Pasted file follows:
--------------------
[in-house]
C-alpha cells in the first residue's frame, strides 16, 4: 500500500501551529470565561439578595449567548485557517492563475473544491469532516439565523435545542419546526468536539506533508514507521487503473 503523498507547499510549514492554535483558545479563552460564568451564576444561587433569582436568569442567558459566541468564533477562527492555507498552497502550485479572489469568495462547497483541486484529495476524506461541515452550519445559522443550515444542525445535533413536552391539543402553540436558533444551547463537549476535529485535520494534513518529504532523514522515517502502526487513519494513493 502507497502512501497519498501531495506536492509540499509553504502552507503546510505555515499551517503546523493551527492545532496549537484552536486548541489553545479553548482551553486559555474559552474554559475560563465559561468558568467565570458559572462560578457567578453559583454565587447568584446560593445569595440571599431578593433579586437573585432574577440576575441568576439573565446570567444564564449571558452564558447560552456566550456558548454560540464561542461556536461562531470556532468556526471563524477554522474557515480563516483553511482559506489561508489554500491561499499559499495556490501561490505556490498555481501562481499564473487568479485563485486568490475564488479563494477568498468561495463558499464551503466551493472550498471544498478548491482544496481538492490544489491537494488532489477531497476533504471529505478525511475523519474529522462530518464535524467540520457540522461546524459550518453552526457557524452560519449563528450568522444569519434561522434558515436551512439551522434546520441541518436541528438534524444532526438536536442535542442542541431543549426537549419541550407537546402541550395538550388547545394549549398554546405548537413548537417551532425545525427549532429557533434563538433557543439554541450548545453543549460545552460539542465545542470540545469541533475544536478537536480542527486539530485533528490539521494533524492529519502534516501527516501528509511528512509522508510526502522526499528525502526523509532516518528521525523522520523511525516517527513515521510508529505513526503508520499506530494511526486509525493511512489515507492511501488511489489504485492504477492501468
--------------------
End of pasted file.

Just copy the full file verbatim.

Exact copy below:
[in-house]
C-alpha cells in the first residue's frame, strides 16, 4: 500500500501551529470565561439578595449567548485557517492563475473544491469532516439565523435545542419546526468536539506533508514507521487503473 503523498507547499510549514492554535483558545479563552460564568451564576444561587433569582436568569442567558459566541468564533477562527492555507498552497502550485479572489469568495462547497483541486484529495476524506461541515452550519445559522443550515444542525445535533413536552391539543402553540436558533444551547463537549476535529485535520494534513518529504532523514522515517502502526487513519494513493 502507497502512501497519498501531495506536492509540499509553504502552507503546510505555515499551517503546523493551527492545532496549537484552536486548541489553545479553548482551553486559555474559552474554559475560563465559561468558568467565570458559572462560578457567578453559583454565587447568584446560593445569595440571599431578593433579586437573585432574577440576575441568576439573565446570567444564564449571558452564558447560552456566550456558548454560540464561542461556536461562531470556532468556526471563524477554522474557515480563516483553511482559506489561508489554500491561499499559499495556490501561490505556490498555481501562481499564473487568479485563485486568490475564488479563494477568498468561495463558499464551503466551493472550498471544498478548491482544496481538492490544489491537494488532489477531497476533504471529505478525511475523519474529522462530518464535524467540520457540522461546524459550518453552526457557524452560519449563528450568522444569519434561522434558515436551512439551522434546520441541518436541528438534524444532526438536536442535542442542541431543549426537549419541550407537546402541550395538550388547545394549549398554546405548537413548537417551532425545525427549532429557533434563538433557543439554541450548545453543549460545552460539542465545542470540545469541533475544536478537536480542527486539530485533528490539521494533524492529519502534516501527516501528509511528512509522508510526502522526499528525502526523509532516518528521525523522520523511525516517527513515521510508529505513526503508520499506530494511526486509525493511512489515507492511501488511489489504485492504477492501468